My rating: 3 of 5 stars
Received: Penguin Random House Canada
Published: September 25th, 2018
Publisher: McClelland & Stewart
Recommended Age: 14+
Genres & Themes: Young Adult, Graphic Novel, Coming of Age, Historical Fiction, Bullying
After his mother abandons the family, thirteen-year-old Russell Pruitt moves with his Korean War veteran father to a small town in southern California. Eager to fit in and figure out the mystifying rules of being a man, he succumbs to the sway of boys more feral than himself–leading to an act of betrayal that will have devastating consequences. Told through cinematic artwork that will transfix readers with its visceral potency and grace, Home After Dark is a mesmerizing evocation of a boy’s struggle to survive the everyday brutalities of adolescence, and forge his own path to manhood.
This was VERY atmospheric. I felt as though I was right there through everything with the main character and, well, that was all kinds of amazing and awful all at once, given that this is an intense book that depicts loss, loneliness, bullying, violence, abandonment and betrayal. Contentment is not exactly one of the themes depicted, let’s say.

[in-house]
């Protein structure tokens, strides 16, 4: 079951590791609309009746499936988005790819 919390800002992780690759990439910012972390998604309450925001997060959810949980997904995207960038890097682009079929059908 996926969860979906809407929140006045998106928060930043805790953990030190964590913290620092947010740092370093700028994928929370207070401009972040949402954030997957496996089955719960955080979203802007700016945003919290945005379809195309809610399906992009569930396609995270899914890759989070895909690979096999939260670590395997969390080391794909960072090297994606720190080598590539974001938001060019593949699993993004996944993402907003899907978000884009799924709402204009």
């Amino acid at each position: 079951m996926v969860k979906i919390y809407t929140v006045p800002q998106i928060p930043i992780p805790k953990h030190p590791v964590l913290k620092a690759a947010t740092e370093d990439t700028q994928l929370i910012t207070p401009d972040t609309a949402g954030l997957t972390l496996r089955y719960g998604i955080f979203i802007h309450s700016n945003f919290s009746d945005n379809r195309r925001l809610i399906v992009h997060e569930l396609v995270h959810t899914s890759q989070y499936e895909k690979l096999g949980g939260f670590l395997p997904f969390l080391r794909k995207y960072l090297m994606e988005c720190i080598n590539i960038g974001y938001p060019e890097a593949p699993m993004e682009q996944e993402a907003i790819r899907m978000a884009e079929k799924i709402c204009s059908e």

And yet it never felt ‘‘too’’ heavy to me, because it’s almost eerily calm. There is little dialog so when someone does speak, you truly listen. I connected with the main character—Russell—because whether I agreed with him on certain things or not, I saw everything happening through his eyes and that helped me understand him. It was like I was in his mind, fully aware of his thoughts and actions.
So I have to praise the atmosphere and drawings. But I cannot fully praise the story itself. It’s interesting, or I wouldn’t have been able to finish this 400-page graphic novel in less than thirty minutes, despite the lack of dialog. But it didn’t often surprise me. Actually, there is a lot that remains, even now, unsaid or unexplained.
The focus is really on Russell and his coming of age. He feels little attachment to the people in his life, so much that when someone leaves, he doesn’t bother to go look for them. That bothered me. How can he not care? And when he does make the decision to go after someone, his careless planning has grave consequences. We know close to nothing about the people he befriends and I’m just left unsatisfied with it all. The ending isn’t bad at all—it surprisingly made me sigh in relief—but I’m disappointed the author didn’t address some topics more clearly and thoroughly.
Still, this is a quiet story that will impact readers. It most certainly makes me want to check out another graphic novel from this author.
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